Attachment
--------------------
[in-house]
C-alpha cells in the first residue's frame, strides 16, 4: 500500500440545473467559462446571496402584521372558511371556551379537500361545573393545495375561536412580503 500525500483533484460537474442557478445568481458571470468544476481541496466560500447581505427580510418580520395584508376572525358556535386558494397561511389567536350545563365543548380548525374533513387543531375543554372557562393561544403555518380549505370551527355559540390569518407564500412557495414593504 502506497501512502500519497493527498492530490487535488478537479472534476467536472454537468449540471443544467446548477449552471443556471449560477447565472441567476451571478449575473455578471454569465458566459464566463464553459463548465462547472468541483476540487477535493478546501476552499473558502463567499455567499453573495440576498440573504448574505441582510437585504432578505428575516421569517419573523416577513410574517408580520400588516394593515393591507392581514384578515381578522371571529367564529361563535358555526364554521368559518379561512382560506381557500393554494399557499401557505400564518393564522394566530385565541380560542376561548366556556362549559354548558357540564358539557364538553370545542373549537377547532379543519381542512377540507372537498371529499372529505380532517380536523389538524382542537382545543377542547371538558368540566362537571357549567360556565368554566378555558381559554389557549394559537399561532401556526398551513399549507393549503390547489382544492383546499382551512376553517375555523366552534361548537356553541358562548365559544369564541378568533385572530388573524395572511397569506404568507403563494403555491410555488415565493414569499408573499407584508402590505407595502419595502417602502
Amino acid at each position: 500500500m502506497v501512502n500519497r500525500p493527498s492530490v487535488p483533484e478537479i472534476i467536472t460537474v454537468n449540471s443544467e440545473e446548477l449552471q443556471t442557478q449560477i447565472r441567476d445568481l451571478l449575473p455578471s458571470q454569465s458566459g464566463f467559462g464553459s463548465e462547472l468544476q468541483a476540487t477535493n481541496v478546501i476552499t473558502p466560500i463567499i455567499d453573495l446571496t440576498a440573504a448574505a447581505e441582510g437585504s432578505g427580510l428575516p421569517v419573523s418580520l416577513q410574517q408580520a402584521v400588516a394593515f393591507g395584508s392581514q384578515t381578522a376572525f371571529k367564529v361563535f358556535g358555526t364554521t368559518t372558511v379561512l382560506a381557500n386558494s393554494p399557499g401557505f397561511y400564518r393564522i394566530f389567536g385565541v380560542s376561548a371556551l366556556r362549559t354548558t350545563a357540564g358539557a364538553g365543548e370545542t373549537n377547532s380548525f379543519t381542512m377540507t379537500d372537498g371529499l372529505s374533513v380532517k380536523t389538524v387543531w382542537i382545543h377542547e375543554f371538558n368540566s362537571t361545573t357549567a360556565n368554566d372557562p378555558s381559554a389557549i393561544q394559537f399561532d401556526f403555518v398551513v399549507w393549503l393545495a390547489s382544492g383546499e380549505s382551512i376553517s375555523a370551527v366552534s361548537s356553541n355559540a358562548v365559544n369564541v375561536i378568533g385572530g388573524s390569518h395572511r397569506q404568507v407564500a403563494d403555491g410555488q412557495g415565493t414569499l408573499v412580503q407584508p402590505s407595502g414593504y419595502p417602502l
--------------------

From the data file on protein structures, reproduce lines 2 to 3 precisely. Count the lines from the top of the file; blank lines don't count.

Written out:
C-alpha cells in the first residue's frame, strides 16, 4: 500500500440545473467559462446571496402584521372558511371556551379537500361545573393545495375561536412580503 500525500483533484460537474442557478445568481458571470468544476481541496466560500447581505427580510418580520395584508376572525358556535386558494397561511389567536350545563365543548380548525374533513387543531375543554372557562393561544403555518380549505370551527355559540390569518407564500412557495414593504 502506497501512502500519497493527498492530490487535488478537479472534476467536472454537468449540471443544467446548477449552471443556471449560477447565472441567476451571478449575473455578471454569465458566459464566463464553459463548465462547472468541483476540487477535493478546501476552499473558502463567499455567499453573495440576498440573504448574505441582510437585504432578505428575516421569517419573523416577513410574517408580520400588516394593515393591507392581514384578515381578522371571529367564529361563535358555526364554521368559518379561512382560506381557500393554494399557499401557505400564518393564522394566530385565541380560542376561548366556556362549559354548558357540564358539557364538553370545542373549537377547532379543519381542512377540507372537498371529499372529505380532517380536523389538524382542537382545543377542547371538558368540566362537571357549567360556565368554566378555558381559554389557549394559537399561532401556526398551513399549507393549503390547489382544492383546499382551512376553517375555523366552534361548537356553541358562548365559544369564541378568533385572530388573524395572511397569506404568507403563494403555491410555488415565493414569499408573499407584508402590505407595502419595502417602502
Amino acid at each position: 500500500m502506497v501512502n500519497r500525500p493527498s492530490v487535488p483533484e478537479i472534476i467536472t460537474v454537468n449540471s443544467e440545473e446548477l449552471q443556471t442557478q449560477i447565472r441567476d445568481l451571478l449575473p455578471s458571470q454569465s458566459g464566463f467559462g464553459s463548465e462547472l468544476q468541483a476540487t477535493n481541496v478546501i476552499t473558502p466560500i463567499i455567499d453573495l446571496t440576498a440573504a448574505a447581505e441582510g437585504s432578505g427580510l428575516p421569517v419573523s418580520l416577513q410574517q408580520a402584521v400588516a394593515f393591507g395584508s392581514q384578515t381578522a376572525f371571529k367564529v361563535f358556535g358555526t364554521t368559518t372558511v379561512l382560506a381557500n386558494s393554494p399557499g401557505f397561511y400564518r393564522i394566530f389567536g385565541v380560542s376561548a371556551l366556556r362549559t354548558t350545563a357540564g358539557a364538553g365543548e370545542t373549537n377547532s380548525f379543519t381542512m377540507t379537500d372537498g371529499l372529505s374533513v380532517k380536523t389538524v387543531w382542537i382545543h377542547e375543554f371538558n368540566s362537571t361545573t357549567a360556565n368554566d372557562p378555558s381559554a389557549i393561544q394559537f399561532d401556526f403555518v398551513v399549507w393549503l393545495a390547489s382544492g383546499e380549505s382551512i376553517s375555523a370551527v366552534s361548537s356553541n355559540a358562548v365559544n369564541v375561536i378568533g385572530g388573524s390569518h395572511r397569506q404568507v407564500a403563494d403555491g410555488q412557495g415565493t414569499l408573499v412580503q407584508p402590505s407595502g414593504y419595502p417602502l